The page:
Available scholarships

Take a look at our scholarships search for funding opportunities.

Additional costs

PVG scheme (Protection of Vulnerable Groups)

Students must pay for the PVG Scheme. Students who require a new PVG certificate will pay £59. If you have an existing PVG and need to add Strathclyde, the cost is £18.

Other course costs

We recommend that students purchase a set of sports kit for use throughout the course and while representing Strathclyde. A range of kit is available - full kit costs around £180.

Please note: All fees shown are annual and may be subject to an increase each year. Find out more about fees.

How can I fund my studies?

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Students from Scotland and the EU

If you're a Scottish or EU student, you may be able to apply to the Student Award Agency Scotland (SAAS) to have your tuition fees paid by the Scottish government. Scottish students may also be eligible for a bursary and loan to help cover living costs while at University.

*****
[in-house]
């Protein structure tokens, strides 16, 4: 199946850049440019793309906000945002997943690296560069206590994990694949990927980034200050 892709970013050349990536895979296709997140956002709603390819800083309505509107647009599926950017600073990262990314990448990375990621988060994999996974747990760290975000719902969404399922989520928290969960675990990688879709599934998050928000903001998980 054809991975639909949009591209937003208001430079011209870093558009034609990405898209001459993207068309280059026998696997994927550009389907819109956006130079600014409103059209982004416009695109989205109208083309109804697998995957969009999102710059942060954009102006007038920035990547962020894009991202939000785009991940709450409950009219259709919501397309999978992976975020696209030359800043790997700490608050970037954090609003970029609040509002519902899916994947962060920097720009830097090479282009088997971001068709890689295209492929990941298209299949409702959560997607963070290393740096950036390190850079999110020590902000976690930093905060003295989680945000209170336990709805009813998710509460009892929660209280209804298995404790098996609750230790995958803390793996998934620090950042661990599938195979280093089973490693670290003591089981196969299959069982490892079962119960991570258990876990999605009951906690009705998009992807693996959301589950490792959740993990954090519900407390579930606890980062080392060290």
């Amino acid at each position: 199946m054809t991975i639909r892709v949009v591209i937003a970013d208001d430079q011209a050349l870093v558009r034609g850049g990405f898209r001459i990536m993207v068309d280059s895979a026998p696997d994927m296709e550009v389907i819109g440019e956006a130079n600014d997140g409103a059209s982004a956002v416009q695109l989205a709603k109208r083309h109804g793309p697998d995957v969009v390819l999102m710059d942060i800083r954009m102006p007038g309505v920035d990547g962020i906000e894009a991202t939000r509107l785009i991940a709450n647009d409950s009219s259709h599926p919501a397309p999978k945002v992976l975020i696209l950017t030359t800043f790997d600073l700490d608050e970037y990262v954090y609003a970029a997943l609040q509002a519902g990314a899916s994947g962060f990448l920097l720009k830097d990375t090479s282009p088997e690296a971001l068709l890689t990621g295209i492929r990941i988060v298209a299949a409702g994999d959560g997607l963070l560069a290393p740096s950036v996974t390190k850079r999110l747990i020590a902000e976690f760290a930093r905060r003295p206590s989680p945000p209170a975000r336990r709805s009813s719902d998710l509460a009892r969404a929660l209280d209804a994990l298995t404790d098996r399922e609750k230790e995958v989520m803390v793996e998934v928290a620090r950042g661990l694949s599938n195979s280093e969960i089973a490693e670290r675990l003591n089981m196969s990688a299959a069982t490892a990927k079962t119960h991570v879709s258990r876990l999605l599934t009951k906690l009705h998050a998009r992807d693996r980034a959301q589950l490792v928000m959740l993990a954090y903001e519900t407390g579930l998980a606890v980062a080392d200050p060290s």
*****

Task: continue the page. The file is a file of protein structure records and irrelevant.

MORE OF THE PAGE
For more information on funding your studies have a look at our University Funding page.

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Students from England, Wales & Northern Ireland

We have a generous package of bursaries on offer for students from England, Northern Ireland and Wales:

You don’t need to make a separate application for these. When your place is confirmed at Strathclyde, we’ll assess your eligibility. Have a look at our scholarship search for any more funding opportunities.

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International Students (Non-UKScholarships, EEA)

We have a number of scholarships available to international students. Take a look at our scholarship search to find out more.

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Apply

Psychology & Sport

Qualification: BA

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Contact us

Undergraduate Selection

Telephone: +44 (0)141 444 8600

Email: hass-ug-selectors@strath.ac.uk